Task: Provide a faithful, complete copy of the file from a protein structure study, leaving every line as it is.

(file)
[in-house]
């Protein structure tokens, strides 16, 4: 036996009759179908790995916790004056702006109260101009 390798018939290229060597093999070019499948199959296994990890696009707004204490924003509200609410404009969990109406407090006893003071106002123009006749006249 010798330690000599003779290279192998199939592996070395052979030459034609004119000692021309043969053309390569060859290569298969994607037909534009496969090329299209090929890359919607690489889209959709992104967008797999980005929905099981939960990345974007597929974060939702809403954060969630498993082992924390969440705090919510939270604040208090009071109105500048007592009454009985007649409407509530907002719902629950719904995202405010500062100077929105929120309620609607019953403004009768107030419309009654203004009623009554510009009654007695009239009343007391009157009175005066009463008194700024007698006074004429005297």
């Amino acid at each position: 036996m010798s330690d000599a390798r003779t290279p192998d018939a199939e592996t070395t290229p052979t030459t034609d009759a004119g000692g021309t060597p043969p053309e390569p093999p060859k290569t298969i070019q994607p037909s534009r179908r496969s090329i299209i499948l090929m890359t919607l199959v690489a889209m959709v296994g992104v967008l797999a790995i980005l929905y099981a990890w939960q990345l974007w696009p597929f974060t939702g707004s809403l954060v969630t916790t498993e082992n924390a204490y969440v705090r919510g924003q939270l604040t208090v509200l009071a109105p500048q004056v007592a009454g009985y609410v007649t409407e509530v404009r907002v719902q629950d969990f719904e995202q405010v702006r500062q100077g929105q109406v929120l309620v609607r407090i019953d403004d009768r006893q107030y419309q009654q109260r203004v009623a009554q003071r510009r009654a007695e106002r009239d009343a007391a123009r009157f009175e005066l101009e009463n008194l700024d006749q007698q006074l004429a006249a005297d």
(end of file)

[in-house]
């Protein structure tokens, strides 16, 4: 036996009759179908790995916790004056702006109260101009 390798018939290229060597093999070019499948199959296994990890696009707004204490924003509200609410404009969990109406407090006893003071106002123009006749006249 010798330690000599003779290279192998199939592996070395052979030459034609004119000692021309043969053309390569060859290569298969994607037909534009496969090329299209090929890359919607690489889209959709992104967008797999980005929905099981939960990345974007597929974060939702809403954060969630498993082992924390969440705090919510939270604040208090009071109105500048007592009454009985007649409407509530907002719902629950719904995202405010500062100077929105929120309620609607019953403004009768107030419309009654203004009623009554510009009654007695009239009343007391009157009175005066009463008194700024007698006074004429005297």
């Amino acid at each position: 036996m010798s330690d000599a390798r003779t290279p192998d018939a199939e592996t070395t290229p052979t030459t034609d009759a004119g000692g021309t060597p043969p053309e390569p093999p060859k290569t298969i070019q994607p037909s534009r179908r496969s090329i299209i499948l090929m890359t919607l199959v690489a889209m959709v296994g992104v967008l797999a790995i980005l929905y099981a990890w939960q990345l974007w696009p597929f974060t939702g707004s809403l954060v969630t916790t498993e082992n924390a204490y969440v705090r919510g924003q939270l604040t208090v509200l009071a109105p500048q004056v007592a009454g009985y609410v007649t409407e509530v404009r907002v719902q629950d969990f719904e995202q405010v702006r500062q100077g929105q109406v929120l309620v609607r407090i019953d403004d009768r006893q107030y419309q009654q109260r203004v009623a009554q003071r510009r009654a007695e106002r009239d009343a007391a123009r009157f009175e005066l101009e009463n008194l700024d006749q007698q006074l004429a006249a005297d």